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Balancing immune responses in lung pathology

Asthma UK Fellow

Dr Tara Sutherland
Tel: +44 (0)161 306 6052




Our research

For a long time, asthma was largely considered a single, T-helper 2 (Th2) driven inflammatory disease, with eosinophils being the characteristic effector cell population.

However, it is now clear there is a heterogeneity of asthma phenotypes with a complex array of T cell responses, innate and adaptive responses, as well as a variety of effector cells all contributing to pathology.

Chitinase-like protein family and severe asthma

In severe asthmatics inflammation is generally defined by neutrophilic or mixed neutrophil/eosinophil airway infiltrates, along with increased IL-17 and airway remodelling. Severe asthma with neutrophil predominance or mixed phenotype has proved challenging to treat, with the patients often becoming unresponsive/resistant to steroid treatments.

Unlike eosinophilia and adaptive Th2 responses, the contribution of neutrophils, innate immune responses and IL-17 to chronic allergic airway inflammation and remodelling is poorly understood.

We have recently shown that the chitinase-like protein (CLP) family can drive alveolar neutrophil recruitment through increased IL-1/IL-18 expression and expansion of an innate population of IL-17-producing gamma delta T cells.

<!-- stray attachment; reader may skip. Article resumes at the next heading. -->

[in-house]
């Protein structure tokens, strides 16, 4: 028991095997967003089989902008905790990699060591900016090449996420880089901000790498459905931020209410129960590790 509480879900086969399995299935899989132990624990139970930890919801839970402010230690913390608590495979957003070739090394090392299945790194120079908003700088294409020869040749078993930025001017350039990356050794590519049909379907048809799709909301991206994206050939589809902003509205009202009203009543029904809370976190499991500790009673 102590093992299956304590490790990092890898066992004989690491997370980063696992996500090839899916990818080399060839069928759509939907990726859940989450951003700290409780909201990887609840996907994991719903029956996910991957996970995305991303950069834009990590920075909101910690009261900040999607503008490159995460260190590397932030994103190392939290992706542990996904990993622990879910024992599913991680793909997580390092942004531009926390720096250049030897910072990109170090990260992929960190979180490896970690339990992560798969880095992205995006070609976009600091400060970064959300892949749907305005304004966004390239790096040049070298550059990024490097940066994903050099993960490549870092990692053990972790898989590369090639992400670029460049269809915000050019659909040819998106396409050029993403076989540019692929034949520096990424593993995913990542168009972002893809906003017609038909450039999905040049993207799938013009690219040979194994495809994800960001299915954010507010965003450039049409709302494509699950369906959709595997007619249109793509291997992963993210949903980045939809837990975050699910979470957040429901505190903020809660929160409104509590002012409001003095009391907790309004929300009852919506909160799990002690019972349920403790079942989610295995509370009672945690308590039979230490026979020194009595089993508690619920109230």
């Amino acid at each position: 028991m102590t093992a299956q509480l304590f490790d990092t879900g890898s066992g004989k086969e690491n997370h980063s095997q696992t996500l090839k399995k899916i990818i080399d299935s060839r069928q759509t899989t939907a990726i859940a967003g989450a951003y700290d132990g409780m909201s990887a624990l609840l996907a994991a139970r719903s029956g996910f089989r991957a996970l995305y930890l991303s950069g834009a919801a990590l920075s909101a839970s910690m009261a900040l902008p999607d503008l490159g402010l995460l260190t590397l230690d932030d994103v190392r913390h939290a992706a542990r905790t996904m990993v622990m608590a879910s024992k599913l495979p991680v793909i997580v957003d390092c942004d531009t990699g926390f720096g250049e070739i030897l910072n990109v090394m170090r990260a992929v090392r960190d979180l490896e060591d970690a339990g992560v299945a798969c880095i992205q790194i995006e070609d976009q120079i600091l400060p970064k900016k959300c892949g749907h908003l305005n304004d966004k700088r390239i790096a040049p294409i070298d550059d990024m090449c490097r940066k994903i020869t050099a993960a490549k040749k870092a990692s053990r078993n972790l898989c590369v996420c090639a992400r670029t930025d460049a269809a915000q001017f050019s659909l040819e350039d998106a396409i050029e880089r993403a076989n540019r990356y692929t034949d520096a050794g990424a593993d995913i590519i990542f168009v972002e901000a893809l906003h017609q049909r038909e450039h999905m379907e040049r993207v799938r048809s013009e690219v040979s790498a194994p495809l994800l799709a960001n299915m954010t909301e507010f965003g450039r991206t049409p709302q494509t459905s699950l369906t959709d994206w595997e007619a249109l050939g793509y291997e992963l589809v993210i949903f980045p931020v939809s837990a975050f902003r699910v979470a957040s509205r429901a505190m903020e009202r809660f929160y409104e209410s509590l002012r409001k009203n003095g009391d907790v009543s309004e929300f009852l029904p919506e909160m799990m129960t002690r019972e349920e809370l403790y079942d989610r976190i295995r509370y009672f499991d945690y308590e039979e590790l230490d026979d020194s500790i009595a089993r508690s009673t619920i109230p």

Chitinase-like protein family expression and TH2 pathology

Considering CLP expression is strongly associated with Th2 pathology and type 2 inflammatory diseases are not normally characterised by neutrophilia, this was a rather surprising finding and provides a potential link between type 2 responses in allergic inflammation and enhanced neutrophilia.

It is unlikely that simply increased IL-17 and neutrophil numbers in the lungs alone explain the degree of pathology in severe asthma. Rather, mounting evidence would suggest that IL-17 and/or neutrophils might exacerbate type 2 pathology.

Indeed, further to effects on neutrophilia, CLPs also alter the production of type 2 cytokines during lung inflammation. As a consequence of increased pro-fibrotic IL-13 levels and also through direct, as yet undefined actions, CLPs will promote repair/remodelling of lung tissue, a dominant trait of severe asthma.

Therefore, we believe CLPs are key regulators of both innate and adaptive immune responses, pushing the boundaries of asthma pathology.

Using a range of technologies including bio-imaging, multi-parameter flow cytometry, molecular techniques, in vivo and in vitro models, we aim to investigate the key initiating immune mechanisms that influence the development of allergic airway inflammation and ask questions about the relationship between IL-17/neutrophils and Th2 pathology.

We will also investigate whether CLPs may be the missing link that tips the balance of type 2 airway inflammation towards a more severe phenotype with neutrophil dominance and chronic remodelling of the airways.